Night and Day at the New Museum is the first retrospective of the artist Chris Ofili in the United States. While the show incorporates sculptures and drawings, it unmistakably showcases the artist’s bravery, skill, and reinvention in painting over the past thirty years. The six bodies of work that span three floors are fearlessly distinct; clearly this is an artist who has no interest in repeating himself or sticking to a singular style. What unites all these works, however, is the cohabitation of conceptual rigor and an unwavering commitment to beauty. Each work is accessible and visually engaging to anyone willing to look. Longer contemplation unearths Ofili’s rich and ambivalent meditations on black identity, consciousness, and representation.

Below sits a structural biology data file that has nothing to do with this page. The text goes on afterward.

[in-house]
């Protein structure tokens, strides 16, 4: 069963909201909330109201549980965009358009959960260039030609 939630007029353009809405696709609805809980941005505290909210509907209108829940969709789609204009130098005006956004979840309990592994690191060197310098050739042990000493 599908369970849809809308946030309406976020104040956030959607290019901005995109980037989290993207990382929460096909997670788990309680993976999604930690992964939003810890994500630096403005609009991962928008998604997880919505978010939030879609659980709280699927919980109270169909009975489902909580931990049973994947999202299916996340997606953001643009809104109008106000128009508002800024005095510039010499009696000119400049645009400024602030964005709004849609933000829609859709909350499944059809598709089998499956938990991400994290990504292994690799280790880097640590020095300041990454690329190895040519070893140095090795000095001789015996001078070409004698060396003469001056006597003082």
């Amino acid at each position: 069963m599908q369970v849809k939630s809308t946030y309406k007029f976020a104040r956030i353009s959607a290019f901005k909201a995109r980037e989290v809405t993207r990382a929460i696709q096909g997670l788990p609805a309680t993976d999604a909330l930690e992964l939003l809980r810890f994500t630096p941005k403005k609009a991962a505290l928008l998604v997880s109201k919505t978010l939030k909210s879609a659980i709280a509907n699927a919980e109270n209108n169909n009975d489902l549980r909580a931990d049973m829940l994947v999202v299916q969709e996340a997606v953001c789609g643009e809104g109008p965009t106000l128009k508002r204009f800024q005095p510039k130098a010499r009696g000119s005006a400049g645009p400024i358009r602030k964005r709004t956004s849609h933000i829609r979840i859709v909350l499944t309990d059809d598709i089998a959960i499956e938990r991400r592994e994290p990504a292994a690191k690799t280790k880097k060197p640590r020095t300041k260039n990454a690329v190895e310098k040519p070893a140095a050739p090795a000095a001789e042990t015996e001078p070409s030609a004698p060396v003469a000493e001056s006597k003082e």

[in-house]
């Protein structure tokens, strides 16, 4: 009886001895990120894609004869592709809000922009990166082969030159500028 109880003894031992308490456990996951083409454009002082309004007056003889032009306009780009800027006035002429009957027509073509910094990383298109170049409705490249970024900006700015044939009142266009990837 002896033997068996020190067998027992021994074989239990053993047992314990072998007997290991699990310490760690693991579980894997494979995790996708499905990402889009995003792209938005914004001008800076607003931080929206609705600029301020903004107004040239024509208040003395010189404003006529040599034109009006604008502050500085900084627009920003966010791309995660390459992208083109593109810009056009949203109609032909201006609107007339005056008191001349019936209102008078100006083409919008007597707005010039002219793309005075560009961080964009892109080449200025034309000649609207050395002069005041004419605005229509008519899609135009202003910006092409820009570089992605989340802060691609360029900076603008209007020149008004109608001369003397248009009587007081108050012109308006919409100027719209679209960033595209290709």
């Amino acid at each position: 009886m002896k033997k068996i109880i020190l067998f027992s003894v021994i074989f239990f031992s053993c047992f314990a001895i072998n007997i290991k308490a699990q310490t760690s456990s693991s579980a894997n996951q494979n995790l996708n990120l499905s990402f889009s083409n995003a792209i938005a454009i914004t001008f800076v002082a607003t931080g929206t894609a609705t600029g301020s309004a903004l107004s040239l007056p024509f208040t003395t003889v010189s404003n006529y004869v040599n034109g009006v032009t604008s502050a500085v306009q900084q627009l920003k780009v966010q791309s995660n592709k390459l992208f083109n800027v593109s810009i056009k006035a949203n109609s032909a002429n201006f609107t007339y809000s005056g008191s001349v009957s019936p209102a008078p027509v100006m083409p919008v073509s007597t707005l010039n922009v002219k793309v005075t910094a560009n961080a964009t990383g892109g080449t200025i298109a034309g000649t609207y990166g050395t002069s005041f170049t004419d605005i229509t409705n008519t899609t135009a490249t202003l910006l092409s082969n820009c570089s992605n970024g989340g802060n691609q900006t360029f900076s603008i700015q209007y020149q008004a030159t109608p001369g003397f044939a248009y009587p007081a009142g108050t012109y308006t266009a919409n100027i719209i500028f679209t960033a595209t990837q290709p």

One of the artist’s strategies for striking a balance between content and form is to enforce constraints upon his process. Afromuses, a series of over 100 small watercolor portraits of imaginary black individuals, provides one example. From afar, these same-size works on paper look almost identical, rendering the same criteria: the hair, face, neck, and chest of a figure seen frontally or in profile. Within these parameters, however, is tremendous experimentation with color, pattern, and technique. These are quick studies, each done in fifteen to twenty minutes, but they reveal the freedom, improvisation, and inspiration Ofili finds within his self-imposed restrictions.